Sally later incorporated weight bearing exercises to help Penny’s muscles regain their strength. After a few weeks, she could bear weight on her legs and stand with support from her family. Slowly but surely, she began to hold more of her own weight for longer periods of time.
Just a few weeks into the regiment, Sally noticed Penny’s tail wagging. Though slight, it was the first sign of progress and healing. At the 4-6 week stage, Penny’s legs began stiffening on their own, and her bladder was getting harder to express – a sign that the muscles were starting to work on their own again.
Five months after the initial diagnosis, Penny surprised Sally by pushing herself up to a standing position on her own. By the end of June, she could manage about five steps in a row.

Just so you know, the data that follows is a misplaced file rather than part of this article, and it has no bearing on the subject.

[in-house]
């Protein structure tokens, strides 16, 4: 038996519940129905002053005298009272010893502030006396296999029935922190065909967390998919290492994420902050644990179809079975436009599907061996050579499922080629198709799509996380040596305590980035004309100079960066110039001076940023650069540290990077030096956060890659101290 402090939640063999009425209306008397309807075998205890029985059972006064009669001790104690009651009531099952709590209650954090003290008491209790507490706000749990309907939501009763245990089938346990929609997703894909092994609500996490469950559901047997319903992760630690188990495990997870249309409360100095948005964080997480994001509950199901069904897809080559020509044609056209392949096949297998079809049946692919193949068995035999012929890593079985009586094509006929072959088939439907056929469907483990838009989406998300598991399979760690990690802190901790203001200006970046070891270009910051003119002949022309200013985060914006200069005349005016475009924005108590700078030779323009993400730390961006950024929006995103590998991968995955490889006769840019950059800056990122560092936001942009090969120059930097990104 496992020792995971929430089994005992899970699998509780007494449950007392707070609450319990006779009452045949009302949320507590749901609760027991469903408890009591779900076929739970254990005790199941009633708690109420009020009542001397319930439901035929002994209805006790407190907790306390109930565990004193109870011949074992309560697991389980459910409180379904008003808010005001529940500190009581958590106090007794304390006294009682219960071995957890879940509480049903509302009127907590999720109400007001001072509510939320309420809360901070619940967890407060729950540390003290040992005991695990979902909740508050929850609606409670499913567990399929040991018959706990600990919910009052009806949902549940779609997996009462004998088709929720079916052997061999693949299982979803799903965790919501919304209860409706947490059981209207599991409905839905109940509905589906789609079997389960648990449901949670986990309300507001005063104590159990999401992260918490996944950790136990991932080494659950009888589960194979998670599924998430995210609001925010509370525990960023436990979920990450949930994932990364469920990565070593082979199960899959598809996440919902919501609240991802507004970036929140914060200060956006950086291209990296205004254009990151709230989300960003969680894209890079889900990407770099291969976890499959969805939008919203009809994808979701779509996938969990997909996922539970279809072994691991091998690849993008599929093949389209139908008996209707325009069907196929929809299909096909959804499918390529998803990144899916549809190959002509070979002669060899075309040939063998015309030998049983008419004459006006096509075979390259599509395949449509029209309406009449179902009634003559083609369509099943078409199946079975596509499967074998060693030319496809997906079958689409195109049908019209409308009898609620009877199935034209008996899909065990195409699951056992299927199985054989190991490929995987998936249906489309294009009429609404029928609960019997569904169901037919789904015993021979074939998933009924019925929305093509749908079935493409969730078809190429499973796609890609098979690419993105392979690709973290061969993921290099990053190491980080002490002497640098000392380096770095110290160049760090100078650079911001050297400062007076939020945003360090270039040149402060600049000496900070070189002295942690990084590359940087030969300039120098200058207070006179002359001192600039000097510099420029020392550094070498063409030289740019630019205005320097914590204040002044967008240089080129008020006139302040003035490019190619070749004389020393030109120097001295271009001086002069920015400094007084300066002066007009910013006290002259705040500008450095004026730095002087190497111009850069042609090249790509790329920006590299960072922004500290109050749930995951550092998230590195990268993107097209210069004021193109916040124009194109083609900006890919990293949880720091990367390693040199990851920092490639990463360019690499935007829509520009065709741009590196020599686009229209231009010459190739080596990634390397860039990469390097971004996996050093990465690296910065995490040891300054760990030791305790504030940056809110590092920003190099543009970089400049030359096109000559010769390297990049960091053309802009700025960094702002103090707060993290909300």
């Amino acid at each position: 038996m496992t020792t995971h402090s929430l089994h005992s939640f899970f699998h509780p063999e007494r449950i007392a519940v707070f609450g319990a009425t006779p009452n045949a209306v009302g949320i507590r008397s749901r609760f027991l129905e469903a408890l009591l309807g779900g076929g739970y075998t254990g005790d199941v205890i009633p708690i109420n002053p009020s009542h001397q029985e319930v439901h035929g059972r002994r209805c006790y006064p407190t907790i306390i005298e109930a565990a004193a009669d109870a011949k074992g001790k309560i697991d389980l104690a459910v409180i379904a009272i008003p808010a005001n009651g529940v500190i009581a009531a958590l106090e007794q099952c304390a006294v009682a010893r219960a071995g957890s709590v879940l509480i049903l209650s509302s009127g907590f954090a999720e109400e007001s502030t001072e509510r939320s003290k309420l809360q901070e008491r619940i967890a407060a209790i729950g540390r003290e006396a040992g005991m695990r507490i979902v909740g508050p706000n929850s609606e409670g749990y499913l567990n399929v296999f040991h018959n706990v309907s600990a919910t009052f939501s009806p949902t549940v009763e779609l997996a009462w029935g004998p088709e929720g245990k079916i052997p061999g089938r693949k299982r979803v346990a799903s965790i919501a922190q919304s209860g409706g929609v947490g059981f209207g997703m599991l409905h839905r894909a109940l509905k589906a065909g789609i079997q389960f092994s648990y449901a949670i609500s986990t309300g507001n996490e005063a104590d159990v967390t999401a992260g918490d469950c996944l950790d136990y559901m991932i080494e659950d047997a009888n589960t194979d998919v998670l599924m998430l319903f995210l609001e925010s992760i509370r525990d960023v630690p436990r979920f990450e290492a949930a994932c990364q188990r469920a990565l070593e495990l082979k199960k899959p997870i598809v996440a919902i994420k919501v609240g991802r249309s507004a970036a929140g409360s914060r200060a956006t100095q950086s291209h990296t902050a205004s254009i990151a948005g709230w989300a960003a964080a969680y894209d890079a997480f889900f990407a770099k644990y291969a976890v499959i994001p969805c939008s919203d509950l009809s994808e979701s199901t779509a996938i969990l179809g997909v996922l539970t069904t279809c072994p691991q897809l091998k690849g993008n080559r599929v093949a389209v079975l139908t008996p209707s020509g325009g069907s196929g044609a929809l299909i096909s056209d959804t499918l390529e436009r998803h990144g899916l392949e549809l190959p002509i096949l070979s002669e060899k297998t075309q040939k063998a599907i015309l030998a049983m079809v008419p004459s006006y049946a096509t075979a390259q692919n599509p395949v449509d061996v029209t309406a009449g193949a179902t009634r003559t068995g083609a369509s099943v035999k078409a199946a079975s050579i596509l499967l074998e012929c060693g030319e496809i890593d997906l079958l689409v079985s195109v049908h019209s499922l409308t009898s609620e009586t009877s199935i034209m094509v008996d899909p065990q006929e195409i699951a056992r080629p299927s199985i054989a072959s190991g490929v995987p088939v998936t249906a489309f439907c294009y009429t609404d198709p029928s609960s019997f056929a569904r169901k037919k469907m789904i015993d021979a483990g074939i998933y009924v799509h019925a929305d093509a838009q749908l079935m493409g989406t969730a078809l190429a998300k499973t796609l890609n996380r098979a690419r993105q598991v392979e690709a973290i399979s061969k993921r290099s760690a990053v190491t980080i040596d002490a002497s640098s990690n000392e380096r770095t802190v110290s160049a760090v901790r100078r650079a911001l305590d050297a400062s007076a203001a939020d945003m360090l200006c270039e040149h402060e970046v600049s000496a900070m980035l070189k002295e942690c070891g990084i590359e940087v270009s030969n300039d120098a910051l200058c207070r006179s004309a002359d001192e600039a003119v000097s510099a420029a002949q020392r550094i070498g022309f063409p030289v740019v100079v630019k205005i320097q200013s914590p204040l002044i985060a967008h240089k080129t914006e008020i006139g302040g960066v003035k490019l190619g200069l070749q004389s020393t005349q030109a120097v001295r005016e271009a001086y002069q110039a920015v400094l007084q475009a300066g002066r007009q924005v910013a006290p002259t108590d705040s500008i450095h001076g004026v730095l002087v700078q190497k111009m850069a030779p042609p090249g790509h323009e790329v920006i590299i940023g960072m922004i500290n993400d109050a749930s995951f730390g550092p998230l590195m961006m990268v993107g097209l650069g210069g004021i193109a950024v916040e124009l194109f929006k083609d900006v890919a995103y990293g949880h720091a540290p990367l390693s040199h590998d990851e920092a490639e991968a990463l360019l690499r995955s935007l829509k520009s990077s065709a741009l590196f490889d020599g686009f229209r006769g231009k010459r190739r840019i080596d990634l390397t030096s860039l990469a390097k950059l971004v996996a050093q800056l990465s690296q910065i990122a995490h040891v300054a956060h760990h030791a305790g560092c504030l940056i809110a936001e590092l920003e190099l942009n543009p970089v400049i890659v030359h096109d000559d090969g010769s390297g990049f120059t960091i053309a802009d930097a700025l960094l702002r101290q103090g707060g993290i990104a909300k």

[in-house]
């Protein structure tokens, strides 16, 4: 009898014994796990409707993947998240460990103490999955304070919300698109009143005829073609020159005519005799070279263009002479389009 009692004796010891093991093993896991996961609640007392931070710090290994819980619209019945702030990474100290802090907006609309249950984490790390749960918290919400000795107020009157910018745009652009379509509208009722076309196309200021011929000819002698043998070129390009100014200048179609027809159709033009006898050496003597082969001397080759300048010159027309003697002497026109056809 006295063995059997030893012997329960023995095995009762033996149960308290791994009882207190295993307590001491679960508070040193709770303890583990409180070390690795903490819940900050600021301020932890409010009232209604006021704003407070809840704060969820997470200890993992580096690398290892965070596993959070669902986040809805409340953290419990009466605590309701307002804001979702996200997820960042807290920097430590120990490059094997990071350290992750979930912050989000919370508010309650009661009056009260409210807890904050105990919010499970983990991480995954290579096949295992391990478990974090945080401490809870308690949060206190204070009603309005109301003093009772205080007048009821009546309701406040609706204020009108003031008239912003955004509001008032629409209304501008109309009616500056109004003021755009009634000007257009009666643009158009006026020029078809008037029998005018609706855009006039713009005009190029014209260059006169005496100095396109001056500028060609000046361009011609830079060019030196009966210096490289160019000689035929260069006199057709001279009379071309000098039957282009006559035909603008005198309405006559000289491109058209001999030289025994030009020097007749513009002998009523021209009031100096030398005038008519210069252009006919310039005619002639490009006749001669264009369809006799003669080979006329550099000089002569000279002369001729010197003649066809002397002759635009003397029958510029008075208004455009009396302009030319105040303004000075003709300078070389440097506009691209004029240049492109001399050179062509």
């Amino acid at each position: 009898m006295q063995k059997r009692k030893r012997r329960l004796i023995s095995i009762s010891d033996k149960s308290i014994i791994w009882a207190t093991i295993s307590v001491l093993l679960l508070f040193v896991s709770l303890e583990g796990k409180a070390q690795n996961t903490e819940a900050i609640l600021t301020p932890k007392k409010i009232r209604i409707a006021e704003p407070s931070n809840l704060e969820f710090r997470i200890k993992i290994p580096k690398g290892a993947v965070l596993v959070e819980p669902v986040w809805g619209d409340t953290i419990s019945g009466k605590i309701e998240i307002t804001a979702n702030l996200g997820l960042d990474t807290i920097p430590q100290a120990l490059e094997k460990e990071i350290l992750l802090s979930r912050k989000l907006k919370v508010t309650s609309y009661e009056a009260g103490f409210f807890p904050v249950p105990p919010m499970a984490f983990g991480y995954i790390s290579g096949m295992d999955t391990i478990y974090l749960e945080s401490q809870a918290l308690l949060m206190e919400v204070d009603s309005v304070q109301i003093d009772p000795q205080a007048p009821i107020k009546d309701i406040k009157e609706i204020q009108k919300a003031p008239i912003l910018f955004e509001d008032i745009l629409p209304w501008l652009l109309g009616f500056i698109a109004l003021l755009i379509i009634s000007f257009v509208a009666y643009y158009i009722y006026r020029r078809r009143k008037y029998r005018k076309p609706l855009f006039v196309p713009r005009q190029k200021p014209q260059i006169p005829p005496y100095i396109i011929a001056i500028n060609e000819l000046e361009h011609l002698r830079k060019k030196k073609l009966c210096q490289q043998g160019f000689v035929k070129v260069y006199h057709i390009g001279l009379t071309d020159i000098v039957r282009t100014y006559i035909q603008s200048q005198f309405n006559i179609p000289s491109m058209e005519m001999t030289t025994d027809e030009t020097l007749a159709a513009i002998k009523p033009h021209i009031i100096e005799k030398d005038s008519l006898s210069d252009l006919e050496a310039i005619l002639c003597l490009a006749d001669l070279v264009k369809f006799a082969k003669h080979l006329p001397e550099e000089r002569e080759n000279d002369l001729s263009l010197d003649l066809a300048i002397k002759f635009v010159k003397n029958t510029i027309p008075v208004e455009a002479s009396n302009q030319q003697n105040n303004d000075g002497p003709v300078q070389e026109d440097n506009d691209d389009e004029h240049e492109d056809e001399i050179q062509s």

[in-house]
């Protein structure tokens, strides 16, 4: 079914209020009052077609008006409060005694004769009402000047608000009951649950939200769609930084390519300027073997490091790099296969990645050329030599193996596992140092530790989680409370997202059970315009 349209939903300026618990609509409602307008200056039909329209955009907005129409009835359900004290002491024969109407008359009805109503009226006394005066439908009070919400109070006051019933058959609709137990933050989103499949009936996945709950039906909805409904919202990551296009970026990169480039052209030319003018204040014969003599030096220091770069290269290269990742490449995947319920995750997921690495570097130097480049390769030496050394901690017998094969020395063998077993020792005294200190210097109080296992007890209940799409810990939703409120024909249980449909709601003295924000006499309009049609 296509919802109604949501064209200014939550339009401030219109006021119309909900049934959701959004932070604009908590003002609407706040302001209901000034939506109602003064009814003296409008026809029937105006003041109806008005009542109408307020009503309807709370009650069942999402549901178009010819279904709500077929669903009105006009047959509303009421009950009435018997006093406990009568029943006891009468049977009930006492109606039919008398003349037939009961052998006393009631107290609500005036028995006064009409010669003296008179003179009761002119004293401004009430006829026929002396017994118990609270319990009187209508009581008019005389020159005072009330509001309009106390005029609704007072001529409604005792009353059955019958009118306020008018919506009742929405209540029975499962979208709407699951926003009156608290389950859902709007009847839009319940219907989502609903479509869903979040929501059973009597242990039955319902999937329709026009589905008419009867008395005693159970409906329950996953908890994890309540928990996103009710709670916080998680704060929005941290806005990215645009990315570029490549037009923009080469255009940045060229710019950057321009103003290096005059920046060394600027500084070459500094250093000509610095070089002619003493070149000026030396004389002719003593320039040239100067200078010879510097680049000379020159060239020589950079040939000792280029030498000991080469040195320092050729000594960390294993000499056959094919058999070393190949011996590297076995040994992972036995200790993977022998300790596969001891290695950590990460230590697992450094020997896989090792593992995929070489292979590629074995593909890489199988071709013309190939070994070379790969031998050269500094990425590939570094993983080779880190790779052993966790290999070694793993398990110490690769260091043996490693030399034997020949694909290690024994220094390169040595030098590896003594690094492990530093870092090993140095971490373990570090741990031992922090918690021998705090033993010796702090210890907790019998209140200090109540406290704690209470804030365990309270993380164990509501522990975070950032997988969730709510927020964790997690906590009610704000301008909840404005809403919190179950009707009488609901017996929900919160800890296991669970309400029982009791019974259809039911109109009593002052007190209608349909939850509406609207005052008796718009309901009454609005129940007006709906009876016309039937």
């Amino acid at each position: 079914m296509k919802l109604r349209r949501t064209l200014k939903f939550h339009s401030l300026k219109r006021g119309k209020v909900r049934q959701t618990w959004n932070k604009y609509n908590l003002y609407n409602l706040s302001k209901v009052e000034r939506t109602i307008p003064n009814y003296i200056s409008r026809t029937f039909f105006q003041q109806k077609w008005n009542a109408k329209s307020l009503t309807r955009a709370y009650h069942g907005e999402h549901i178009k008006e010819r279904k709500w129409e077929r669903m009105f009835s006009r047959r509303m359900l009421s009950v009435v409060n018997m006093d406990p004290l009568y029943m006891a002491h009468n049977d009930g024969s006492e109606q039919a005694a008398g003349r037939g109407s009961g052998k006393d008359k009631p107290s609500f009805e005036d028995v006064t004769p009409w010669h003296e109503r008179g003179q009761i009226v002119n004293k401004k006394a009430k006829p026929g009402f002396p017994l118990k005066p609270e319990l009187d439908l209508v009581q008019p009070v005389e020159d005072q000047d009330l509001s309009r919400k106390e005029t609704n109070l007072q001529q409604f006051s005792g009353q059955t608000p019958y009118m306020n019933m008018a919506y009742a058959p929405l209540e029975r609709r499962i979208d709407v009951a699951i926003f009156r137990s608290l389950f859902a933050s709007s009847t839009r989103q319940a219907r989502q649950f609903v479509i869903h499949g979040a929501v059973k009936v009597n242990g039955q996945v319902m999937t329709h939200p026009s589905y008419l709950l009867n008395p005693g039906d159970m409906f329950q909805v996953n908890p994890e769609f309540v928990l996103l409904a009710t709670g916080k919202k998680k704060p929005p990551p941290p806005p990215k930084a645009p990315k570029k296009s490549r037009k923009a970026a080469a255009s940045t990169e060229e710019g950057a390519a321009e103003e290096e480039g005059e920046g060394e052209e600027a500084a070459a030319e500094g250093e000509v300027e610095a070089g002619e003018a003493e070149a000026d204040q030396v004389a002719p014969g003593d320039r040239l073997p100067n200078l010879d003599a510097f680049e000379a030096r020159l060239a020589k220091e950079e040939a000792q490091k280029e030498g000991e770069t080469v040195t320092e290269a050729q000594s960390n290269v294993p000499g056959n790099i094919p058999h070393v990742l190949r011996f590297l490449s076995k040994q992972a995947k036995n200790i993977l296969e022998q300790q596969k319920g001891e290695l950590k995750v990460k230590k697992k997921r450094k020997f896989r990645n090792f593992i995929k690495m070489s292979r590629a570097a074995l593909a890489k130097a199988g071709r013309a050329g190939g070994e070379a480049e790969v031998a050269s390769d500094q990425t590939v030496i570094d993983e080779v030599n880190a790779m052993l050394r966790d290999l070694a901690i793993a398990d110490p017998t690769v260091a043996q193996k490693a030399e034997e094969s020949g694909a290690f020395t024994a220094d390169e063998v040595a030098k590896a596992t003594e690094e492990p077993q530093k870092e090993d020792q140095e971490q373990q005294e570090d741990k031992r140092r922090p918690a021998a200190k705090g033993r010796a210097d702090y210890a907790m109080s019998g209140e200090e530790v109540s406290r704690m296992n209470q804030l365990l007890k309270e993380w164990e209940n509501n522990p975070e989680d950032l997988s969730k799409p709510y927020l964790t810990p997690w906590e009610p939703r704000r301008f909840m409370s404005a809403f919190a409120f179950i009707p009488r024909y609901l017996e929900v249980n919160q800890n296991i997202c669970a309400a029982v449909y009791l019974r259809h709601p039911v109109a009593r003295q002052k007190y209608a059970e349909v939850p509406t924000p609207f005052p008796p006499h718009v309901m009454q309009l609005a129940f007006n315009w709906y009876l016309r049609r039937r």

Now, thanks to dedication and persistence, Penny can walk around the garden and the tiled floors in the house with relative ease. She still does a ‘drunken walk,’ and falls or stumbles from time to time, but little by little she continues to show improvement every day.
Sharing hope with the community
Sally asked to share her story to “give people hope with their dachshunds” and other dogs with IVDD. It’s a great story from someone in our community, and it also reveals an important lesson that many parents of paralyzed pets should remember:
Even though not everyone has access to the latest veterinary diagnostic tools and treatments, everyone can do something for their pet.
Every week, I get emails from worried pet owners from every part of the world, asking for help and advice for their animals. Many live in rural areas, or in countries that lack veterinary services. Without these resources, many pet parents feel helpless.